Centre opposes states’ levy on minerals, says will lead to inflation, hurt economy | Latest News India - Hindustan Times
close_game
close_game

Centre opposes states’ levy on minerals, says will lead to inflation, hurt economy

ByAbraham Thomas
Feb 29, 2024 02:35 PM IST

The Centre argued that extraction and management of minerals should be guided by national goals to ensure sustained economic growth across the nation

NEW DELHI: Allowing states to levy tax on minerals besides the royalty imposed by the Centre will affect national interest, impact the overall development of the economy and lead to inflation as minerals are important raw materials for core sectors of the economy, the Union ministry of mines has told a nine-judge bench of the Supreme Court in an affidavit filed on February 26.

The Centre said allowing states to charge cess or tax on minerals under the pretext of a tax on mineral-bearing land would increase the price of minerals and fuel inflation. (AFP FILE)
The Centre said allowing states to charge cess or tax on minerals under the pretext of a tax on mineral-bearing land would increase the price of minerals and fuel inflation. (AFP FILE)

The affidavit reasoned that since minerals were concentrated in a few states but critical for industrial and economic development across states, their extraction and management were to be guided by national goals to ensure sustained economic growth across the nation.

HT launches Crick-it, a one stop destination to catch Cricket, anytime, anywhere. Explore now!

The Centre said allowing states to charge cess or tax on minerals under the pretext of a tax on mineral-bearing land would increase the price of minerals and fuel inflation.

“Since minerals are important raw materiasl for key sectors of economy such as power, steel, cement, aluminium, etc, any increase in the price of these minerals on account of additional cess by states will fuel inflation in the country,” said the affidavit filed before a nine-judge bench headed by chief justice of India (CJI) Dhananjaya Y Chandrachud.

The bench has been constituted to answer a set of 11 questions, key among which relate to the nature of royalty being a tax and the state’s power to levy additional cess or tax in addition to the royalty imposed by the Centre under the Mines and Minerals (Development and Regulation) Act, 1957.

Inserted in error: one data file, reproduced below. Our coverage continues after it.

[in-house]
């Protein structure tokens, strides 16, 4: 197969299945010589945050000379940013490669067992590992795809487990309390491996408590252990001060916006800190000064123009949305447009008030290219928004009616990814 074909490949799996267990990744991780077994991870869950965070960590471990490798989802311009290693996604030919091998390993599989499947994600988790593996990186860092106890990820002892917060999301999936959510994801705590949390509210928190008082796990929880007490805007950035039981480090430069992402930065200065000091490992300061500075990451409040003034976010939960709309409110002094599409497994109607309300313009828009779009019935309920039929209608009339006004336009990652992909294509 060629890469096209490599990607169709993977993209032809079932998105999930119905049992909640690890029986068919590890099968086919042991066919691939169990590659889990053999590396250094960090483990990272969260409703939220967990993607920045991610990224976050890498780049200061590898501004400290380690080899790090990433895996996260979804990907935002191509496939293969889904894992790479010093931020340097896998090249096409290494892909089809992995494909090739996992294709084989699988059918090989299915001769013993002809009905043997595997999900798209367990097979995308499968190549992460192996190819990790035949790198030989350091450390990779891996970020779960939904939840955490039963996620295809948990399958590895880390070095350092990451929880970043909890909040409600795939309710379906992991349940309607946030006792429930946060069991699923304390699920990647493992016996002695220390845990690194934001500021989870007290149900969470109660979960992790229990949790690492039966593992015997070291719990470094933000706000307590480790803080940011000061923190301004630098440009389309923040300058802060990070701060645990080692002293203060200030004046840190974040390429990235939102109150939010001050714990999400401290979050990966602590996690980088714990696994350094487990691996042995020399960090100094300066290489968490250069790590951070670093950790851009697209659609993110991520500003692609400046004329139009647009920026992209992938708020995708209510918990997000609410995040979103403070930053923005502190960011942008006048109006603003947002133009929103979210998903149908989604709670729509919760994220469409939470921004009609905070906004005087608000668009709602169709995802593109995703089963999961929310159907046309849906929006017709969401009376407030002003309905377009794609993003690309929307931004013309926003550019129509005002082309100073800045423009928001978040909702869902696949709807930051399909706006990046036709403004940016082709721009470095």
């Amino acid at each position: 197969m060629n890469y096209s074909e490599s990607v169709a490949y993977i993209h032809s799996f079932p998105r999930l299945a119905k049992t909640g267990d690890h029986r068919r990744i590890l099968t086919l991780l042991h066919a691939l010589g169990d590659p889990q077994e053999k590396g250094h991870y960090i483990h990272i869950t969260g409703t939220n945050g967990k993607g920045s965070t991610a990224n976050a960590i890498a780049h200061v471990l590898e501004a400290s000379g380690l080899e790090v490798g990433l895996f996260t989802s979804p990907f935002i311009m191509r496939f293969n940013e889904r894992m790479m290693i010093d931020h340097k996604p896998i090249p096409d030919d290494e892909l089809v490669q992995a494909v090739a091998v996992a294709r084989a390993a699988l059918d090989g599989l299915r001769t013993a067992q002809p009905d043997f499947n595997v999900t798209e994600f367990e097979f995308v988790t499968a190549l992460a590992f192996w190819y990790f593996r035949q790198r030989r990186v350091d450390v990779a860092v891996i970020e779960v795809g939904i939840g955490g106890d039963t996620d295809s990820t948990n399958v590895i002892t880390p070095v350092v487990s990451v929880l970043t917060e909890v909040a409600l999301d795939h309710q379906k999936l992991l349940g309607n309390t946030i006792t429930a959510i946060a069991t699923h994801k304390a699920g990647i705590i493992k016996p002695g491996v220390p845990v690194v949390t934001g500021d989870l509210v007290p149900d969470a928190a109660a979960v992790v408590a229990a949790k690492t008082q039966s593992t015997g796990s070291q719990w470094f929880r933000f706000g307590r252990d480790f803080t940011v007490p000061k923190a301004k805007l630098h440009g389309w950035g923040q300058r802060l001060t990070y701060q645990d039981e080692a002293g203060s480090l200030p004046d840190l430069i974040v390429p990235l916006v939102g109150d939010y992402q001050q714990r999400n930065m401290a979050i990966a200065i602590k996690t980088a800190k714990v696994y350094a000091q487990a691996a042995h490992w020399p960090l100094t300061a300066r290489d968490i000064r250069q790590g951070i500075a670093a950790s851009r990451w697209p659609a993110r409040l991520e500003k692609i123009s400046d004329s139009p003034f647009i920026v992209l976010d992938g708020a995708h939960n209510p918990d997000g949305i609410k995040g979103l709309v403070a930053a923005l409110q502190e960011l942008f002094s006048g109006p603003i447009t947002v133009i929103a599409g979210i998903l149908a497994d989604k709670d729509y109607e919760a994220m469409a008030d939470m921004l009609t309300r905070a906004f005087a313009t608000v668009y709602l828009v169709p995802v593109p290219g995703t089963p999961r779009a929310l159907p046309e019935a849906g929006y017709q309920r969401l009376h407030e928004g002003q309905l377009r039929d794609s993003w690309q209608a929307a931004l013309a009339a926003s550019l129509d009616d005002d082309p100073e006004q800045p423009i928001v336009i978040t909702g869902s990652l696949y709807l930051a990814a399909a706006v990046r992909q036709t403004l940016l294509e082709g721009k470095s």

A host of state laws levying taxes on mineral-bearing lands are under challenge before the bench, also comprising justices Hrishikesh Roy, AS Oka, BV Nagarathna, JB Pardiwala, Manoj Misra, Ujjal Bhuyan, Satish Chandra Sharma and Augustine George Masih.

Defending its exclusive jurisdiction to levy royalty on mineral rights under Entry 54 of List I, the Centre said that a non-harmonised fiscal regime in mineral rights cannot be envisaged considering that mineral production is concentrated in the hands of a few states.

Over 78% of coal resources are in Odisha, Jharkhand, Chhattisgarh and West Bengal while 90% of iron ore is produced by four states – Chhattisgarh, Jharkhand, Odisha and Karnataka, the affidavit said, citing the National Minerals Inventory. Similarly, Karnataka, Odisha, Madhya Pradesh and Maharashtra account for 82% of manganese produced in the country, over 95% of chromite comes from Odisha alone, and about 73% of bauxite is generated by Andhra Pradesh, Odisha and Chhattisgarh.

A non-harmonised fiscal regime, with varied levies across states, would result in a scenario where industries located in states with lesser mineral deposits would be forced to procure mineral raw materials at higher prices from states endowed with rich mineral states, placing the latter category of states at a significant economic advantage that would come at the cost of the national interest in maximising economic development from the nation’s mineral wealth, the affidavit said.

On the other hand, a uniform levy of royalty prescribed by the Union government under MMDRA Act levels the playing field, thereby promoting domestic industry across the nation in an equitable manner and ensuring revenue generation for states.

The Centre argued that uniform royalty would lead to predictability and availability of raw materials at reasonable and competitive prices and would reduce the dependence of domestic industry on imports. At the same time, “Varied state taxes would drive up prices and inevitably increase export dependence...Differing levies across states would discourage investment in this sector and stem the inflow of foreign exchange.”

The affidavit added that the power to prescribe and collect any fiscal levy in connection with grant of a lease was reserved by Parliament for exercise by central government.

State governments, such as Jharkhand, Odisha, West Bengal and Chhattisgarh, among others have defended the levy of their taxes relying on Entry 49 of List II (taxes on lands and buildings).

Critical industries in the infrastructure sector such as power, steel, cement, and aluminium are heavily dependent on minerals such as coal, iron ore, bauxite, limestone, etc. Under MMDRA, the Centre argued that it has power coupled with a duty to advance “national public interest” by ensuring harmonised mineral development (and consequent economic development) rather than creating “localised pockets of mineral resources-driven growth.”

Discover the complete story of India's general elections on our exclusive Elections Product! Access all the content absolutely free on the HT App. Download now!

Get Current Updates on India News, Elections 2024, Election 2024 Date along with Latest News and Top Headlines from India and around the world.
SHARE THIS ARTICLE ON
Share this article
SHARE
Story Saved
Live Score
OPEN APP
Saved Articles
Following
My Reads
Sign out
New Delhi 0C
Sunday, April 21, 2024
Start 14 Days Free Trial Subscribe Now
Follow Us On